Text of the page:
Changes in vegetation distribution, structure, and function can modify the canopy properties of terrestrial ecosystems, with potential consequences for regional and global climate feedbacks. In the Arctic, climate is warming twice as fast as compared to the global average (known as ‘Arctic amplification’),
[...] Read more.
Changes in vegetation distribution, structure, and function can modify the canopy properties of terrestrial ecosystems, with potential consequences for regional and global climate feedbacks. In the Arctic, climate is warming twice as fast as compared to the global average (known as ‘Arctic amplification’), likely having stronger impacts on arctic tundra vegetation. In order to quantify these changes and assess their impacts on ecosystem structure and function, methods are needed to accurately characterize the canopy properties of tundra vegetation types. However, commonly used ground-based measurements are limited in spatial and temporal coverage, and differentiating low-lying tundra plant species is challenging with coarse-resolution satellite remote sensing. The collection and processing of multi-sensor data from unoccupied aerial systems (UASs) has the potential to fill the gap between ground-based and satellite observations. To address the critical need for such data in the Arctic, we developed a cost-effective multi-sensor UAS (the ‘Osprey’
) using off-the-shelf instrumentation. The Osprey
simultaneously produces high-resolution optical, thermal, and structural images, as well as collecting point-based hyperspectral measurements, over vegetation canopies. In this paper, we describe the setup and deployment of the Osprey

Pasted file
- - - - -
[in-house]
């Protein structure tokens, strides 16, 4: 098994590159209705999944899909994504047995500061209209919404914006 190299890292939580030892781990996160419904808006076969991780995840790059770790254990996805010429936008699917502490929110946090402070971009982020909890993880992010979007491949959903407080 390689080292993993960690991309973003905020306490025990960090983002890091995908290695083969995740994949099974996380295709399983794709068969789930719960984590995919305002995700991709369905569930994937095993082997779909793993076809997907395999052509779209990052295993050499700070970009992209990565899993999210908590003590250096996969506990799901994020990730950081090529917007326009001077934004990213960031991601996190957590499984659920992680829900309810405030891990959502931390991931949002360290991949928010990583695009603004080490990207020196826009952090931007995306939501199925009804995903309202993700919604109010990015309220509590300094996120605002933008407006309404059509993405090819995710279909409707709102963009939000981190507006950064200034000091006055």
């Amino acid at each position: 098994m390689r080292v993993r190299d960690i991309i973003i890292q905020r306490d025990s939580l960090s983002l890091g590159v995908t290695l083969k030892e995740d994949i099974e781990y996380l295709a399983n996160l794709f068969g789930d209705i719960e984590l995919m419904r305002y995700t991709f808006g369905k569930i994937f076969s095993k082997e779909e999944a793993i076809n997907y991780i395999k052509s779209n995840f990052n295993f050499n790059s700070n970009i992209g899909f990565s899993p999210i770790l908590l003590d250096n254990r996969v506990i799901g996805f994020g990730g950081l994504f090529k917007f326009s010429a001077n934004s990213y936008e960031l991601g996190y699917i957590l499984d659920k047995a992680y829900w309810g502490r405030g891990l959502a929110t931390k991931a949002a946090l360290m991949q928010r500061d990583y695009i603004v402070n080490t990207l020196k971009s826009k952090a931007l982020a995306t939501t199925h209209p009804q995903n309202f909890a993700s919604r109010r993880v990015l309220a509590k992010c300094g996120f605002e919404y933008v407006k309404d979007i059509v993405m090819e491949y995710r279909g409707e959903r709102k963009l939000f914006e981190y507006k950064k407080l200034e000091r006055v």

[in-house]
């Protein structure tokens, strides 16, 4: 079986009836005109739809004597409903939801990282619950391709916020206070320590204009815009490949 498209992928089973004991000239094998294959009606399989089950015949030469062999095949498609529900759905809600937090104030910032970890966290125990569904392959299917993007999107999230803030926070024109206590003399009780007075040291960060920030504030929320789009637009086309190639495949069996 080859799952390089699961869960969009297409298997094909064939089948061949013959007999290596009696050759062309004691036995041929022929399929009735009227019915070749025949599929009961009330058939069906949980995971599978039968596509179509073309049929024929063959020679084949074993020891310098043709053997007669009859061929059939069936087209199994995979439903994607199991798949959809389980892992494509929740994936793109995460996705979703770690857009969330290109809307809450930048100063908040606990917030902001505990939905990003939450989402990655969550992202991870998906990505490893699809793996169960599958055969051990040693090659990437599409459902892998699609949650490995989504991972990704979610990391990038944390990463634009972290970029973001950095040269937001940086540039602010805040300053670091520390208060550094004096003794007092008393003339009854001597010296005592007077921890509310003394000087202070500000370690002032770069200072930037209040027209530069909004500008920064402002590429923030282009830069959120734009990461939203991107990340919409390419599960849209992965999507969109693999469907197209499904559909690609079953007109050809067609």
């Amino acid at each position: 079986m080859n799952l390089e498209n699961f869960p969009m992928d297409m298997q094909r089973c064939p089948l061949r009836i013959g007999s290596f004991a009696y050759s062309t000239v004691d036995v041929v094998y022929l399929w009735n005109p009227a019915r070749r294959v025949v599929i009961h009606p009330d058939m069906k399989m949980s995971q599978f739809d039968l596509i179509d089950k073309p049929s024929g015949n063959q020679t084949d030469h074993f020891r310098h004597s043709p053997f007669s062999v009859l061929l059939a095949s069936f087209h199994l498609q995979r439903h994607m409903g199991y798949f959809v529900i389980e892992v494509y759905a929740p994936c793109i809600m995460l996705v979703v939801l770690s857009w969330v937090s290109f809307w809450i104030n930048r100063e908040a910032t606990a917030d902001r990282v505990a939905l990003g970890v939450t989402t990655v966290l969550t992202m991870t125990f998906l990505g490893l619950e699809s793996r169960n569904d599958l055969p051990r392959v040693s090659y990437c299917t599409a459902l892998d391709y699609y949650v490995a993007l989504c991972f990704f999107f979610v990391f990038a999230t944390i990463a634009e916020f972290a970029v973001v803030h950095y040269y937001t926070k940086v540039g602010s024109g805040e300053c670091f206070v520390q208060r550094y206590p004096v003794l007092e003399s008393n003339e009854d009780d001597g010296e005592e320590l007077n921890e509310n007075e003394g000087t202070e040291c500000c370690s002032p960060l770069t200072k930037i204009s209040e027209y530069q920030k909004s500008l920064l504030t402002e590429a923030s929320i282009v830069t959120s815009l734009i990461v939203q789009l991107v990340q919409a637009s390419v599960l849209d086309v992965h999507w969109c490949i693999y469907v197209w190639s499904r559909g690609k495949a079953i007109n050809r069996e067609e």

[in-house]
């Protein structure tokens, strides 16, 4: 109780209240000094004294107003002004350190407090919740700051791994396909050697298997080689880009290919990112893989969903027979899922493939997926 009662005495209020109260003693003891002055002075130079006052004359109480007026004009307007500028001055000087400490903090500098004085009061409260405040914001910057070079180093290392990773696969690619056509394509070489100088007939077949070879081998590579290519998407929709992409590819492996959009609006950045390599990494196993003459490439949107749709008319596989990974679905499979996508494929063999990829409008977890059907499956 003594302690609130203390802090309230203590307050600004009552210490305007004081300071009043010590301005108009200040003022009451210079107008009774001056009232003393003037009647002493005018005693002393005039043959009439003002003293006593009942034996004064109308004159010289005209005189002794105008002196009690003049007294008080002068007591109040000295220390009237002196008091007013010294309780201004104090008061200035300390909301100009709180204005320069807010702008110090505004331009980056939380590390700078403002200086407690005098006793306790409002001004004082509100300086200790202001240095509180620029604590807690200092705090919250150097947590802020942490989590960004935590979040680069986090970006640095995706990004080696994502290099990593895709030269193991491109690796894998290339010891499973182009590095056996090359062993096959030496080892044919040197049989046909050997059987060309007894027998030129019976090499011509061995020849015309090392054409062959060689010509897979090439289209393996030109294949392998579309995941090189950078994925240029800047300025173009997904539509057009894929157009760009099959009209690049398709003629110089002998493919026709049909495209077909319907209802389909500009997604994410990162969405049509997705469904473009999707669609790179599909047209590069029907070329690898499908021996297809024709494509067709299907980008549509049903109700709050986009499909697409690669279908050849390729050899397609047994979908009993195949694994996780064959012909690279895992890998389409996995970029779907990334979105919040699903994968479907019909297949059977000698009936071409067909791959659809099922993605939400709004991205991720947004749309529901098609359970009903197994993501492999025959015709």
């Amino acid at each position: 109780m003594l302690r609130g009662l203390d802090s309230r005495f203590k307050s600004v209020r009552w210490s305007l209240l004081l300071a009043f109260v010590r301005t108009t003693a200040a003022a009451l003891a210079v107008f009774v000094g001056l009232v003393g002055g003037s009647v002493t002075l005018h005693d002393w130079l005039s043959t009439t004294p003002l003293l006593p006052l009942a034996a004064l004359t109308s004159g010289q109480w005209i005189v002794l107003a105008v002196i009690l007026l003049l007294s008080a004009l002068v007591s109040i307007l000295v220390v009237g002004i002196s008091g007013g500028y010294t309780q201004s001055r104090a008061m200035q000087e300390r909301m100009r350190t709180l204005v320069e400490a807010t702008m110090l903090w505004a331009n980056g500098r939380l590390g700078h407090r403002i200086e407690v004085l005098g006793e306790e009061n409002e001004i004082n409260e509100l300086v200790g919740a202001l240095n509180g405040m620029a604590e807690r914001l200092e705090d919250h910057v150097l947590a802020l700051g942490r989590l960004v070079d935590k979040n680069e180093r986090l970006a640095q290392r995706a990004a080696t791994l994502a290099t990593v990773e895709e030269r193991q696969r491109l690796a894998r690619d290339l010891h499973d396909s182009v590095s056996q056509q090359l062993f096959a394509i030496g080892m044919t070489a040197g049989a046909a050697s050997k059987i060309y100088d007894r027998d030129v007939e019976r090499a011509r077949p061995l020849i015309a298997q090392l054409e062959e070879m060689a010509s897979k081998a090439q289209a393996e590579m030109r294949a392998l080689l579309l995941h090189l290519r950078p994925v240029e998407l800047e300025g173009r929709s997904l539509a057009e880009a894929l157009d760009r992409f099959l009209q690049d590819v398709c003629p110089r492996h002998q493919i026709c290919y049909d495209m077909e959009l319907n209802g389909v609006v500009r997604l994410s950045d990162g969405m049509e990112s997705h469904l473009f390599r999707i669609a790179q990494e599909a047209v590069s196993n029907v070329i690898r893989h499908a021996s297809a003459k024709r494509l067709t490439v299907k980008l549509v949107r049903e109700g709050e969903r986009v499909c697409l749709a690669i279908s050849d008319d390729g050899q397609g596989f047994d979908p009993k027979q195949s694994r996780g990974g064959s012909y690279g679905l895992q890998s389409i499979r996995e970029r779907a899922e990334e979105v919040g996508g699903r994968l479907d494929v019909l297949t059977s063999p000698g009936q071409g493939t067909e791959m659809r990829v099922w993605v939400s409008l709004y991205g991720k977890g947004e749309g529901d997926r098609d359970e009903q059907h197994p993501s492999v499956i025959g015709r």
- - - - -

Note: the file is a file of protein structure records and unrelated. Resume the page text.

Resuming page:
system in the Arctic to a tundra study site located in the Seward Peninsula, Alaska. We present a case study demonstrating the processing and application of Osprey
data products for characterizing the key biophysical properties of tundra vegetation canopies. In this study, plant functional types (PFTs) representative of arctic tundra ecosystems were mapped with an overall accuracy of 87.4%. The Osprey
image products identified significant differences in canopy-scale greenness, canopy height, and surface temperature among PFTs, with deciduous low to tall shrubs having the lowest canopy temperatures while non-vascular lichens had the warmest. The analysis of our hyperspectral data showed that variation in the fractional cover of deciduous low to tall shrubs was effectively characterized by Osprey
reflectance measurements across the range of visible to near-infrared wavelengths. Therefore, the development and deployment of the Osprey
UAS, as a state-of-the-art methodology, has the potential to be widely used for characterizing tundra vegetation composition and canopy properties to improve our understanding of ecosystem dynamics in the Arctic, and to address scale issues between ground-based and airborne/satellite observations.